The grounds of the Reinet House contained two remarkable plants. One of them was an Australian Banyan tree planted in 1878, and the other was an ancient black acorn vine planted in 1870. It had reached a 3.1 meter circumference in 1983, when the dead wood had to be trimmed due to a fungal infection. Next to the vine was a poignant plaque celebrating the Jewish peddlers who had improved the lives of outlying villagers. The side garden led over to the Urqhart house, which housed the Military History Museum.
The number of period items found inside the Reinet House was really stunning. If you want to imagine what it would be like to cook a serious meal in the 1800s, look no further than the kitchen, with its displays of pots and pans. Similarly, the bedrooms are stocked with all the accoutrements of that era, including hip bathers and fillable bath tubs, night stands, bed wear, etc. The armoire was a really impressive piece of furniture, as I recall. The museum even tells its own story, with many photographs and new clippings of the 1980 fire. At least two ancient Bibles, each above four inches thick, can be found in the house. I really loved a more recent exhibit, showing an architect’s sketch of Parsonage Street. The curator allowed me to take a photo to share.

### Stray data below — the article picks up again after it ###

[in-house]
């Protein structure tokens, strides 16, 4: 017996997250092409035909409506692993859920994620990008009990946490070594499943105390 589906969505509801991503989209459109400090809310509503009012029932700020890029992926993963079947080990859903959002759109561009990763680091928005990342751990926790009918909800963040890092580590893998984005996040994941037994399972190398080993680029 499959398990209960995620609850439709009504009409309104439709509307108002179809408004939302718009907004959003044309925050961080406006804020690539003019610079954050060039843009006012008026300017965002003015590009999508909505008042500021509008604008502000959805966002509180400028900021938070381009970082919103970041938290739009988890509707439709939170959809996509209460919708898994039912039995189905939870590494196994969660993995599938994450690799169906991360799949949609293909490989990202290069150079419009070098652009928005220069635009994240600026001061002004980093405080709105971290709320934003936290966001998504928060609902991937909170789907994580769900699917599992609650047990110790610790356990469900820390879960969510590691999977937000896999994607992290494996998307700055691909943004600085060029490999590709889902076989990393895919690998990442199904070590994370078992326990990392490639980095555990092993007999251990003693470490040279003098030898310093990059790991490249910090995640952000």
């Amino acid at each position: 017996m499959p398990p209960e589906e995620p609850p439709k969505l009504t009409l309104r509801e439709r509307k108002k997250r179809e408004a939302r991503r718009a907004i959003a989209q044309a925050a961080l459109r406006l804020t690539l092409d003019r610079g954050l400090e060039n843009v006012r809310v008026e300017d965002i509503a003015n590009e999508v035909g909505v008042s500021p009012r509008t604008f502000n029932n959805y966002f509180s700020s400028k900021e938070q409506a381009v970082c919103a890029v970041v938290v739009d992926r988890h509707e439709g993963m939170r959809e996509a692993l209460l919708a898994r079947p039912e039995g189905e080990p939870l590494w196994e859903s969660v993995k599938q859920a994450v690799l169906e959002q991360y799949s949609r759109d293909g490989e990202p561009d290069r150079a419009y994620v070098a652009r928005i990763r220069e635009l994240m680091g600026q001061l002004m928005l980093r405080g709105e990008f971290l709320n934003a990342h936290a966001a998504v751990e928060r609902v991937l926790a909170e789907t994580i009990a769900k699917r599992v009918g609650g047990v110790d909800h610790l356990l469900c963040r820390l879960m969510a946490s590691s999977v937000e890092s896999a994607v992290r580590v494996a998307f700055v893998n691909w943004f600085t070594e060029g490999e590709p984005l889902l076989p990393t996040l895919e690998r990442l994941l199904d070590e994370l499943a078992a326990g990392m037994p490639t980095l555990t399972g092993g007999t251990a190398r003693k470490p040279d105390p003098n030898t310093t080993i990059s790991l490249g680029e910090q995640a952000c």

With a few very good hours of museum time, I left some things at the hotel and marched to the main drag for dinner. Many places were closed for the holiday, so in the end I found myself at Spur, the restaurant built around the Native American theme. I was famished, and I devoured a “cheddamelt burger” with mushroom sauce and chips. The waitstaff agreed to take my photo by the metal chieftain art, illuminating a red-painted wall.
I wandered the town for another hour or so, photographing the church again and visiting an art gallery. A painting reminded me of the Anglo-Boer war memorial, and the director pointed me down the street. I trudged west on Somerset, and a trio of men called out to me. One of them said they wanted money to buy bread. I said no and kept walking. The street was simply gorgeous, flanked by Victorian and newer houses in beautiful condition. The monument, oddly enough, shared the corner lot with a beautiful home.
As I walked, I found myself thinking what a lovely place to retire Graaff-Reinet would be. The neighborhoods are lovely for a stroll. Its history is enchanting, and it is not so large as to make driving a frustrating exercise. What was it that drew me to this place? On my way back to the hotel, I passed the Graaff-Reinet Teachers’ Center. Though I was a block away, I could hear spirited choral singing emanating from the security shack.